It’s a great pan for making Chinese stir fries, noodles, shallow frying, searing food (like steaks), and almost everything else. I like the large surface which allows you to heat it up thoroughly, whether you’re using a gas stove or an electric one. Most of the stir fry recipes on my website are suitable for cooking in this pan. The 11″ Mineral Pro has a upgraded handle so you can use the pan in the oven as well.
The downside of this pan is its weight. It’s 5.79 lbs, a bit heavy to handle if you’re short like me (I’m 5’2”).
You might worry that the pan is quite shallow and food might spill all over the stove. But it won’t once you’ve gotten used to the cooking style – let the food sear, flip and stir the food less frequently, and use a pair of tongs to toss the food, so it won’t cause a mess.
This might be the best wok replacement because it’s shaped like a wok with a flat bottom. It has tall sloped sides that make it perfect for tossing and stir frying.
I recommend this pan only if you use a slightly more powerful gas stove (e.g. heat output – 12000BTU/hr). The bottom surface is smaller than the 12.5” pan, so it will heat up slower on an electric stove or on a weaker gas stove (like the one in my current apartment).
It’s around 5.5 lbs, a bit lighter than the 12.5” frying pan. However, its shape makes it quite awkward to handle when you wash the pan. It also takes up more space. After moving from Austin to New York, I swapped it for a Debuyer 9” Country Chef Frying Pan.
This pan is like a mini wok and weighs only 4.18 lbs. I like to use it for making simple stir fried veggie dishes and for deep frying. It’s a good size to have if you only need to cook for one or two people. And it’s also great for making simpler dishes that contain less ingredients because it’s quite light and easy to handle.
Other great carbon steel pan brands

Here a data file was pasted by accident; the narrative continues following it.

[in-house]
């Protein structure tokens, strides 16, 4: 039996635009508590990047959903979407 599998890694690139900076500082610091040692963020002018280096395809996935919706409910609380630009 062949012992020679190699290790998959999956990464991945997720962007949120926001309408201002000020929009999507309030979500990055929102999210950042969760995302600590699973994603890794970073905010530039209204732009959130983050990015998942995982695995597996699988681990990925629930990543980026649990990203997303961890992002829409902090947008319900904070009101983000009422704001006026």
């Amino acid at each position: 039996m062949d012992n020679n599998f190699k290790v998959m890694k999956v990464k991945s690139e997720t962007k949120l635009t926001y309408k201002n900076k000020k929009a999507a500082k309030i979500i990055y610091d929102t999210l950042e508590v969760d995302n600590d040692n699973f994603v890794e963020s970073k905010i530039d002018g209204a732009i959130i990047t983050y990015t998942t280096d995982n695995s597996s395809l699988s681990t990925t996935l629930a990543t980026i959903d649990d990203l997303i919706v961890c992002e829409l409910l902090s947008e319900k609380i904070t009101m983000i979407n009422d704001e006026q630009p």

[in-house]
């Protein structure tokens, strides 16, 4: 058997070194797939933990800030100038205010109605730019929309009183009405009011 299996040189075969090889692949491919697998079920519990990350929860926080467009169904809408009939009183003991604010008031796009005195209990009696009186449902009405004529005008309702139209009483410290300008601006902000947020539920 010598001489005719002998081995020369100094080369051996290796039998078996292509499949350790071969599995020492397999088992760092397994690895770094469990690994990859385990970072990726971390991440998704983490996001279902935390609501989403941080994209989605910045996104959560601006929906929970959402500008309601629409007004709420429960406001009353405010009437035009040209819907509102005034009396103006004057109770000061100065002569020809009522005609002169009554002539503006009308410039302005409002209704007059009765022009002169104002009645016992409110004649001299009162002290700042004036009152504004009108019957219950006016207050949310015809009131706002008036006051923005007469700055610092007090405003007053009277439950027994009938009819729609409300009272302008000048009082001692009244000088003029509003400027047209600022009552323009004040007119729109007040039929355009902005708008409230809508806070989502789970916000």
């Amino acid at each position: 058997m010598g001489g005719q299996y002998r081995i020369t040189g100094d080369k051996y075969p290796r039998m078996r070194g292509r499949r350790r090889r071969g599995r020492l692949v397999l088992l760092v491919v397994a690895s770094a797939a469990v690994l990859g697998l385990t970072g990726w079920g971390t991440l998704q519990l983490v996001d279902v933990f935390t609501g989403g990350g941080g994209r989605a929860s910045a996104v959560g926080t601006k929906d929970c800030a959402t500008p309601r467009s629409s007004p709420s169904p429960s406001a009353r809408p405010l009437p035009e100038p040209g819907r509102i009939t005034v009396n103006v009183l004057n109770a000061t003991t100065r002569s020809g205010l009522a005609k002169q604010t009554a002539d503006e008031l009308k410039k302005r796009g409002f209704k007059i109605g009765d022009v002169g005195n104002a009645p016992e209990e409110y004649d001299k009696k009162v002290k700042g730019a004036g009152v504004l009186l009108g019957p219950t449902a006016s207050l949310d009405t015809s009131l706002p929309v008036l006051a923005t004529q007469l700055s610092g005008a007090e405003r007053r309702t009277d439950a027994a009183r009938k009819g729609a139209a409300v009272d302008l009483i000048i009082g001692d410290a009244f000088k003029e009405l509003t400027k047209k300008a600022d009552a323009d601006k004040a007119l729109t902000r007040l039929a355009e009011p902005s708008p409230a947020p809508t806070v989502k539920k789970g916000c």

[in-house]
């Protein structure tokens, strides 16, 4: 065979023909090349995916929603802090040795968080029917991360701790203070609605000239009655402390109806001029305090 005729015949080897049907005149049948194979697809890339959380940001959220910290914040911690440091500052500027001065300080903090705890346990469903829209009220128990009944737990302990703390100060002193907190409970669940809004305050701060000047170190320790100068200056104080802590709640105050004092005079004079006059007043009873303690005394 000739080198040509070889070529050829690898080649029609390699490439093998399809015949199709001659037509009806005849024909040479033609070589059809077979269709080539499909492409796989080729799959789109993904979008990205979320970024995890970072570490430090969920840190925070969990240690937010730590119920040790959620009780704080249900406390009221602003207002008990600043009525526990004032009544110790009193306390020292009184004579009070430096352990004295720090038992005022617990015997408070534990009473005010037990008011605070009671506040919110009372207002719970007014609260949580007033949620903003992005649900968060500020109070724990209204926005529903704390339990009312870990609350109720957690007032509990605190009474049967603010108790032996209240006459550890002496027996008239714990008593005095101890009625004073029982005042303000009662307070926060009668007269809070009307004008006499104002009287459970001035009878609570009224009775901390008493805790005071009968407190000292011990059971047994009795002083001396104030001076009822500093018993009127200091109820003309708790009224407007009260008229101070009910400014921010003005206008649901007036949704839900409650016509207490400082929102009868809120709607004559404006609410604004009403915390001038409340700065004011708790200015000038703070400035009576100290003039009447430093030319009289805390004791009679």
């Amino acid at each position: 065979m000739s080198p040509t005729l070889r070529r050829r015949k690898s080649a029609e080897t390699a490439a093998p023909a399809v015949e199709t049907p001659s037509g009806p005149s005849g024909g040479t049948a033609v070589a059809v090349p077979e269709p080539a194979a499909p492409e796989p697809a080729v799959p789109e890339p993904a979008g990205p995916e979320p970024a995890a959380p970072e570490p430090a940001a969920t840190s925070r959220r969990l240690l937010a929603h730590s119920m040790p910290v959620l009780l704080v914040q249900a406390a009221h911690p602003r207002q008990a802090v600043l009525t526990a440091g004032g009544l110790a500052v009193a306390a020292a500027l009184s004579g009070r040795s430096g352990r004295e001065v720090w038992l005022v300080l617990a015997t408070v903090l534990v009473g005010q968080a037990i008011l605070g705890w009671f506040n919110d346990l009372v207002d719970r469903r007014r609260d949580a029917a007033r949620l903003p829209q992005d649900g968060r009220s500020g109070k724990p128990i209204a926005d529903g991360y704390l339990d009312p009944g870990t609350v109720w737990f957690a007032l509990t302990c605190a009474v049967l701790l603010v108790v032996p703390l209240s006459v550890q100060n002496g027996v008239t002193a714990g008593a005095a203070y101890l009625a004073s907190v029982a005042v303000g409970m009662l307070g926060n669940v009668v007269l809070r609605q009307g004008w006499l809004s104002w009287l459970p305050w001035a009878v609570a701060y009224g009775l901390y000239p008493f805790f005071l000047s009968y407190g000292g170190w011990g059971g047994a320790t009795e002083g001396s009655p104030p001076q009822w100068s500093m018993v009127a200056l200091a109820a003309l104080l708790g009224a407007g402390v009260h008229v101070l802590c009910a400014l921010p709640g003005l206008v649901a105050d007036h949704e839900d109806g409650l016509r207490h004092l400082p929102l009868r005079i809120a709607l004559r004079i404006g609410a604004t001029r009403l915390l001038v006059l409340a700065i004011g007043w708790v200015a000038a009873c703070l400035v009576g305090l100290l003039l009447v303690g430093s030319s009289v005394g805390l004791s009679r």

Matfer Bourgeat is another reputable brand recommended by America’s Test Kitchen. I’ve never used it personally but a friend told me it’s very similar to Debuyer. The Matfer carbon steel pan is slightly lighter. Their 12.5” pan is 5.3 lbs and thinner than the Debuyer.
Other equipment you might need
A cleaning brush designed for cast iron/wok is a must-have to pair with your carbon steel pan. I will talk about carbon steel pan care in another post, but long story short, you will need a brush that can sustain heat, is tough enough to clean off any food residue, but is not so tough that it scrapes off the pan seasoning. I found a wok brush to be perfect for this purpose.
Wok turner & tongs
A wok turner and a pair of tongs are also essential for making stir fries.
Unlike the wood and silicone spatulas that are popular in Western kitchens, the Asian style wok spatula has a sharper edge and lopsided design that helps flip the food and makes it easier to transfer food to a plate.
A pair of tongs is also important, especially if you like making fried noodles. The tongs will enable you to toss the noodles well without spilling food everywhere.
The next step
Once you get your carbon steel pan, the first step is to season it. You’ll also need to take proper care of the pan, which will improve its performance and make it last forever. Read How to Season a Carbon Steel Pan.